JAX-WS is a good effort. It's much better compared to JAX-RPC , it's much more flexible, and one can use it to write all types of services. Granted, it's used most of the times for building Plain Old RPC SOAP Services (PORSS :-)), but it does have good features and it relies on all those cool Java things like annotations, generics and Executors.
JAX-WS is quite widespread but there's also a new kid on the block out there, JAX-RS. At Sun, JAX-WS and JAX-RS are implemented in two different projects. There's also a clear indication that future runtimes will attempt to combine the best out of all worlds, they'll try to catch two rabbits at the same time, if you wish.
So I'm curious what the future holds for JAX-WS ? Will it survive ? Or will we see a single JAX specification only in some time ? Whatever the future for JAX-WS holds, here's a wish list for its version 3.0 (if it ever happens to come to live) :
1. Deprecate Java-first web-services development. Yea, developers like it, things like annotations are so appealing. There's a catch though. It just does not work. Do you blame WSDL for the perceived interoperability issues of Web Services ? Nope, huge WSDLs are just partly to blame. It's that code-first development which makes it so easy for developers to quickly come up with a web service and send around that byte array or that List or Map.
By the way, I think I've seen proposals to quickly generate a WADL contract out of your code, sounds familiar, doesn't it ?
Code-first web services development is evil which many people have talked about before.
Well, ServiceContract-first development is not exactly a very pleasant experience either but it's better nonetheless. Policy-First Development which I'll chat about later will make it easier. Tools like Artix Registry/Repository are doing it (briefly referring to IONA's offering here) and it's going to blow away the code-first development and make it easier to deal with WSDL and indeed WADL contracts.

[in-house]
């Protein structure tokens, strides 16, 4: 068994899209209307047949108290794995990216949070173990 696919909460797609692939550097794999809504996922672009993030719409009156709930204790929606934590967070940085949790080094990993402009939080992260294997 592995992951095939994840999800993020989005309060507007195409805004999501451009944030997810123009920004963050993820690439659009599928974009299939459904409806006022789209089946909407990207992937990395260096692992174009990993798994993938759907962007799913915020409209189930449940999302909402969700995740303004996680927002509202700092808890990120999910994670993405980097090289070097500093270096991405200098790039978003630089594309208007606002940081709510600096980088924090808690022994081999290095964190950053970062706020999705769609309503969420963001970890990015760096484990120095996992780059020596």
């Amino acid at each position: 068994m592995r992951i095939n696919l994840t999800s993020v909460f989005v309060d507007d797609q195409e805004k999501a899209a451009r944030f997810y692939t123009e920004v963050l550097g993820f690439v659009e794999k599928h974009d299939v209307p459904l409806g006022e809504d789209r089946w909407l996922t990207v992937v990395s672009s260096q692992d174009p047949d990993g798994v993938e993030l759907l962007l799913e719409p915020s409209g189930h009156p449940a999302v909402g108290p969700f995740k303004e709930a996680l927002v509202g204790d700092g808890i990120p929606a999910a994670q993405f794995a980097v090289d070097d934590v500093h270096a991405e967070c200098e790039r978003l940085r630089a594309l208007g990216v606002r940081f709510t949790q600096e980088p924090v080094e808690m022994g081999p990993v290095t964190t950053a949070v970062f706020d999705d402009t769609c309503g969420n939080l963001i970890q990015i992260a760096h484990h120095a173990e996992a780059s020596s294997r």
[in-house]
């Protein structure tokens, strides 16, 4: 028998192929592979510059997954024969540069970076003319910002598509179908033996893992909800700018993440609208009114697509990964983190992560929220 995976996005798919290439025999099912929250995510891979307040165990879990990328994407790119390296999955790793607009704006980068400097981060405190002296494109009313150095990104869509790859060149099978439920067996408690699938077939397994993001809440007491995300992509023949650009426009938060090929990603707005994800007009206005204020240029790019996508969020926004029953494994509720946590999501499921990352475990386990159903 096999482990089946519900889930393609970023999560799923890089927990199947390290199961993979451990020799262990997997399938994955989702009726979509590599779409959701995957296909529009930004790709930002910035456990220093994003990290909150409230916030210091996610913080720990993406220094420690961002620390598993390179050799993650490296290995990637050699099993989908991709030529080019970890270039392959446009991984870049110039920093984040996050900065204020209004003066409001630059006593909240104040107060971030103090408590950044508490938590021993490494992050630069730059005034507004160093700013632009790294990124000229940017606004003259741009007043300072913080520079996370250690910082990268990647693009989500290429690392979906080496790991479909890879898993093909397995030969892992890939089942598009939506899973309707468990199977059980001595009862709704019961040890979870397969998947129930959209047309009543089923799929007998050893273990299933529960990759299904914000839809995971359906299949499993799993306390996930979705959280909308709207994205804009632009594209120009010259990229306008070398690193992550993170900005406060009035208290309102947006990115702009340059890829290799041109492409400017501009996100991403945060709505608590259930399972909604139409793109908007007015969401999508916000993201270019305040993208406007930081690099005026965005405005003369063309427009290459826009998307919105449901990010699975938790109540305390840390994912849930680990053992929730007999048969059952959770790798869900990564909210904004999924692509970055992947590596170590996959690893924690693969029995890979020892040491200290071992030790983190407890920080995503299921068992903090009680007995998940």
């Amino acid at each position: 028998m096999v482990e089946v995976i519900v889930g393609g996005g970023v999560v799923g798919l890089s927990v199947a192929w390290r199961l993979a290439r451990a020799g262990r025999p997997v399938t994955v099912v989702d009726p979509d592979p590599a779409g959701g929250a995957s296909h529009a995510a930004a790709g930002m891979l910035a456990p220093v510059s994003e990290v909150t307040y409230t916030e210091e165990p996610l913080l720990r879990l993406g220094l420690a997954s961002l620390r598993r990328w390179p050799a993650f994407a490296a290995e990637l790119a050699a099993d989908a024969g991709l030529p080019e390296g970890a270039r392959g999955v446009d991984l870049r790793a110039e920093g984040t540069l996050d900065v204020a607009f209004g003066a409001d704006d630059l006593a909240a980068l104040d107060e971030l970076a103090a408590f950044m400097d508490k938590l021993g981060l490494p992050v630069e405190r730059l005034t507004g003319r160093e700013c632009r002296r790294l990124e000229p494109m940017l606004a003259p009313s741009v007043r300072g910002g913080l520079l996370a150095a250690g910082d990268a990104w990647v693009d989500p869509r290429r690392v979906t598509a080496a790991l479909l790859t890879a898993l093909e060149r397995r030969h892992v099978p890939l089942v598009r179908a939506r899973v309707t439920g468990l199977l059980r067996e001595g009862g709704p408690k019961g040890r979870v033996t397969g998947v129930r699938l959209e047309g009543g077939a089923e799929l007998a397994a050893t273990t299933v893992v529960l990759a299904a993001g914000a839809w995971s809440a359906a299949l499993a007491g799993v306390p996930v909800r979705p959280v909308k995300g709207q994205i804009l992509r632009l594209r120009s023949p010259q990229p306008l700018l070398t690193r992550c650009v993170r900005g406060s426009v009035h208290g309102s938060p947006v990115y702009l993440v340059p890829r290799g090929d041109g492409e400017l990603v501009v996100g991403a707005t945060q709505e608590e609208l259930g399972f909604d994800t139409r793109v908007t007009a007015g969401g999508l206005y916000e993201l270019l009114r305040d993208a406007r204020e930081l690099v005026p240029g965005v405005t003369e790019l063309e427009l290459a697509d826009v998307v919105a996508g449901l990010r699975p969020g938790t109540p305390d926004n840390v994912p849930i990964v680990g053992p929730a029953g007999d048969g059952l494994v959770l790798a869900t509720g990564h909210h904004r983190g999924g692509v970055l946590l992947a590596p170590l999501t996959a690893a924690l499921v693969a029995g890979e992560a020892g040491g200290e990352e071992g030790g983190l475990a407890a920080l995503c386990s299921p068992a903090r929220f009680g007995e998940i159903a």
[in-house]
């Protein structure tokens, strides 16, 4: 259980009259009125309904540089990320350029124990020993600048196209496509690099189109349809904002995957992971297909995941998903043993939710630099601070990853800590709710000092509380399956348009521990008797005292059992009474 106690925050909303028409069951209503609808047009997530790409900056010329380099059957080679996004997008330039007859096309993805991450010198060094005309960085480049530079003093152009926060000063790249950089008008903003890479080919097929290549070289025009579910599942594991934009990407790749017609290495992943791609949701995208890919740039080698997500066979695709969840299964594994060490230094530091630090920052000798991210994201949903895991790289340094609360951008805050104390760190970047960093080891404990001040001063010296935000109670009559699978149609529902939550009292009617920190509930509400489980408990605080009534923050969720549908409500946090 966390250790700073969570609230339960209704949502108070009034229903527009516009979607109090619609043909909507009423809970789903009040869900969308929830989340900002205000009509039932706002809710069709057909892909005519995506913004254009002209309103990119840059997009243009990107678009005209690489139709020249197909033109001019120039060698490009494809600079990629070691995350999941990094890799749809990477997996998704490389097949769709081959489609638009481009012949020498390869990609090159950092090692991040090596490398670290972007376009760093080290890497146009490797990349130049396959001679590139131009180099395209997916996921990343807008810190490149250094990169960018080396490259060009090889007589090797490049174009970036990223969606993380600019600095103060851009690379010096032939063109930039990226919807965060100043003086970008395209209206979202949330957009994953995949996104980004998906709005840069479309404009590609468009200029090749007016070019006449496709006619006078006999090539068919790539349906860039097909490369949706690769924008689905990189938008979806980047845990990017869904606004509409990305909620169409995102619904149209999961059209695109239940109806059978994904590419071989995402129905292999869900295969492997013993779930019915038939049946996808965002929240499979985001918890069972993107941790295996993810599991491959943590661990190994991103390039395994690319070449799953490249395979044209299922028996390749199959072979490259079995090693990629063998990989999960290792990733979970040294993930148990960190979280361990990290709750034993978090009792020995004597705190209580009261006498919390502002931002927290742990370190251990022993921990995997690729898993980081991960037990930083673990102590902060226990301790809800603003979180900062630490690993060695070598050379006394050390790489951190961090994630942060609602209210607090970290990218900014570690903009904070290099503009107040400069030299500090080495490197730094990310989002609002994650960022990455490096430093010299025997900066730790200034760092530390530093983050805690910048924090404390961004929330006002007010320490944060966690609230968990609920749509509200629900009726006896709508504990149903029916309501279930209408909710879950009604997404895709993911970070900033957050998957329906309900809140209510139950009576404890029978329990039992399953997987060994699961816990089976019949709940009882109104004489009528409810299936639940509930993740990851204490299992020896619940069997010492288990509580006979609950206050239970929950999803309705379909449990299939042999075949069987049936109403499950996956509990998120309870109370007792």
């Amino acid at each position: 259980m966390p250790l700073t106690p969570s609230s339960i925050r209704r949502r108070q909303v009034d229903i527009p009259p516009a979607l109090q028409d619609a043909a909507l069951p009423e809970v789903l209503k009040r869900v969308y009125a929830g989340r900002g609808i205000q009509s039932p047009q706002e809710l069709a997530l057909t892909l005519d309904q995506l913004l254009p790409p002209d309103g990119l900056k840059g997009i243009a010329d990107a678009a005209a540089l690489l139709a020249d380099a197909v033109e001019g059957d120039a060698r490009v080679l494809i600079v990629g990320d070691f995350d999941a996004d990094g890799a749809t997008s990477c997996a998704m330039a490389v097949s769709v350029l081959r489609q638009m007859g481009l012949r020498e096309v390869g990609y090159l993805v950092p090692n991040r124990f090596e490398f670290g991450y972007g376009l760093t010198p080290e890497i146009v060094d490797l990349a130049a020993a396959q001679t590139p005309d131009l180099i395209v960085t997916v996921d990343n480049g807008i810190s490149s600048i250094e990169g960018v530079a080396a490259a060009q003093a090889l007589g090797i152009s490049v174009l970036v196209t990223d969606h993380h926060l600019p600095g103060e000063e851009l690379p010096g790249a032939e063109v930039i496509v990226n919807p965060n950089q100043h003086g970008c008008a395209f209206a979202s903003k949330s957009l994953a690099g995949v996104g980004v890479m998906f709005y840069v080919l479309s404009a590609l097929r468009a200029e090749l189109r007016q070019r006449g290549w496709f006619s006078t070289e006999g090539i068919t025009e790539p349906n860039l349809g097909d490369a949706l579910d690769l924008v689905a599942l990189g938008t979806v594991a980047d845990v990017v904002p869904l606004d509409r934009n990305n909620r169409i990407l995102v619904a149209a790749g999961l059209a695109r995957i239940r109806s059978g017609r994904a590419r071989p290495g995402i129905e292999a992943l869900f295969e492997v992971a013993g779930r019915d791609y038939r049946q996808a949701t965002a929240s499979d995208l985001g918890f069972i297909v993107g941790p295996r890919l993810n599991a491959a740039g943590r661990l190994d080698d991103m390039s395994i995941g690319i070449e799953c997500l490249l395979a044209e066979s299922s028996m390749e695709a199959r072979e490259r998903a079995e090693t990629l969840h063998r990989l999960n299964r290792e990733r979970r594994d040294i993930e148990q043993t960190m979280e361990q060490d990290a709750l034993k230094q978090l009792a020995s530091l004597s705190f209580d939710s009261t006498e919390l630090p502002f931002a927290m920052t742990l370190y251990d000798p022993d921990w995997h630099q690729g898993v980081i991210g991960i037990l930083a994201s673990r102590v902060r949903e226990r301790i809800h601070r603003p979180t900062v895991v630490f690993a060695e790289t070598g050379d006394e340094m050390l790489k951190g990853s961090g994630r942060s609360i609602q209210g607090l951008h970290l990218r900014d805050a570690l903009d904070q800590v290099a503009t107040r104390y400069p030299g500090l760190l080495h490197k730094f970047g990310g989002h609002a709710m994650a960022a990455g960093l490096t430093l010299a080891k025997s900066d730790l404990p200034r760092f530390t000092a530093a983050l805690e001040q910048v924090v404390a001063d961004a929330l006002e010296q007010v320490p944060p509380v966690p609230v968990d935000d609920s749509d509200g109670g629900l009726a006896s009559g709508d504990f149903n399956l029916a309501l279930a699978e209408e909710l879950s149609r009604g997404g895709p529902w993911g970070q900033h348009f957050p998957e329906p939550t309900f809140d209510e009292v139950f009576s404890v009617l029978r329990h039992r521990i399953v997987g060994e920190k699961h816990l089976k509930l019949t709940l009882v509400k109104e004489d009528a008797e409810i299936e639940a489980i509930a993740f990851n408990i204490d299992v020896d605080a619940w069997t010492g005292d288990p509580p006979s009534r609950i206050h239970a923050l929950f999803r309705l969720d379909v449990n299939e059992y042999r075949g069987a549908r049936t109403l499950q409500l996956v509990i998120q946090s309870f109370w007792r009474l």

2. Deprecate doc-literal-wrapped. This one is a strong opponent. It helps you to create little nice-looking signatures completely shielding you from the reality that it's an implementation of the web service which you're dealing with :
int doIt(int x, int y);
It's nice, isn't it ?
The only problem that as soon as you add an ignorable property to the type which have been unwrapped all the signatures break. This is actually a problem of the code-generation, not that of web services. Sometimes this is exactly what people want. But there's a better way to control the change, just don't add extensibility points into your schema thus ensuring the validation will fail. Either way, the signatures should always be something like :
ComplexTypeReturn doIt(ComplexTypeRequest in);
This way one can control the change much better. More on it later, on the code generation for client runtimes and on 'must ignore'.
I'm wondering, when a WADL contract will be used to generate the code, will Sun come up with the schema design pattern which will do the same thing doc-literal-wrapped does ?